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Proposed FMLA Rules Clarify Existing Standards for Leave Entitlement

    Client Alerts
  • March 21, 2008

At the outset of its explanation of employee leave entitlement under the new proposed Family and Medical Leave rules, the Department of Labor states that it “has not been able to construct an alternative regulatory definition better than the objective test of more than three days capacity plus treatment.”  With this said, the rules make minor but important changes in the way leave entitlements are defined.  These changes include:

  • The definition of “continuing treatment” by a health care provider means two or more visits within a 30-day period.  This avoids a situation where an employee denied FMLA leave returns to the doctor months after the initial treatment, and then claims retroactive entitlement to leave.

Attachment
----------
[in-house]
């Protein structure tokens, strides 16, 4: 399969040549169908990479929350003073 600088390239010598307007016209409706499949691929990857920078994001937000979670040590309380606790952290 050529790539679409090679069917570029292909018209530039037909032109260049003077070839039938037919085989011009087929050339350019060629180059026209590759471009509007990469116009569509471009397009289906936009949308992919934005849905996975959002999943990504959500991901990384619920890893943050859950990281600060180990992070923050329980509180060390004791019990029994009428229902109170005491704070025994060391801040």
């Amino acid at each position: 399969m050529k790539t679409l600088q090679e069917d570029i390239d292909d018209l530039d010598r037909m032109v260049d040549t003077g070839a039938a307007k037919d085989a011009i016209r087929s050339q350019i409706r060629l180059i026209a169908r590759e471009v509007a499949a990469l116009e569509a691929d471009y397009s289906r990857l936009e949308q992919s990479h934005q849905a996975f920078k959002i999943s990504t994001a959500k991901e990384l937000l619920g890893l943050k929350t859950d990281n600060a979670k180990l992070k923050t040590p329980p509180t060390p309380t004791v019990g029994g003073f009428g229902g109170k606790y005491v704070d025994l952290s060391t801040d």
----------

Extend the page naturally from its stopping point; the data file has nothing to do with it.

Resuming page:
• For chronic medical conditions, “periodic” visits to the doctor for treatment mean at least twice per year.
  • If leave is taken to care for a sick or injured family member, the eligible employee does not have to prove that he or she is the only family member available to provide care.
  • If a paid holiday falls within an FMLA leave period, it is counted toward the leave entitlement if the employee took the entire week off.  If the leave is less than a week, the holiday is not counted against the leave entitlement.
  • When an employee requests FMLA leave, the employer will be required to advise the employee of any additional requirements for use of paid leave, and confirm that unpaid FMLA leave is available even if the employee cannot meet the requirements for use of paid leave.
  • DOL is clarifying rules regarding employee entitlement to bonuses while on FMLA leave.  An employee on leave will be subject to bonus reduction or elimination if he or she fails to achieve a specific goal upon which the bonus is established, even if that failure was due to the leave.  Employers will have an incentive to move from subjective to objective bonus measurement criteria.
  • Employees eligible for FMLA leave who accept light duty work will not have such light duty counted against the 12-week FMLA entitlement.  Also, accepting light duty work will not affect the employee’s right to reinstatement to her normal job upon recovery.

Next week, we will review important changes to the notice and medical certification requirements.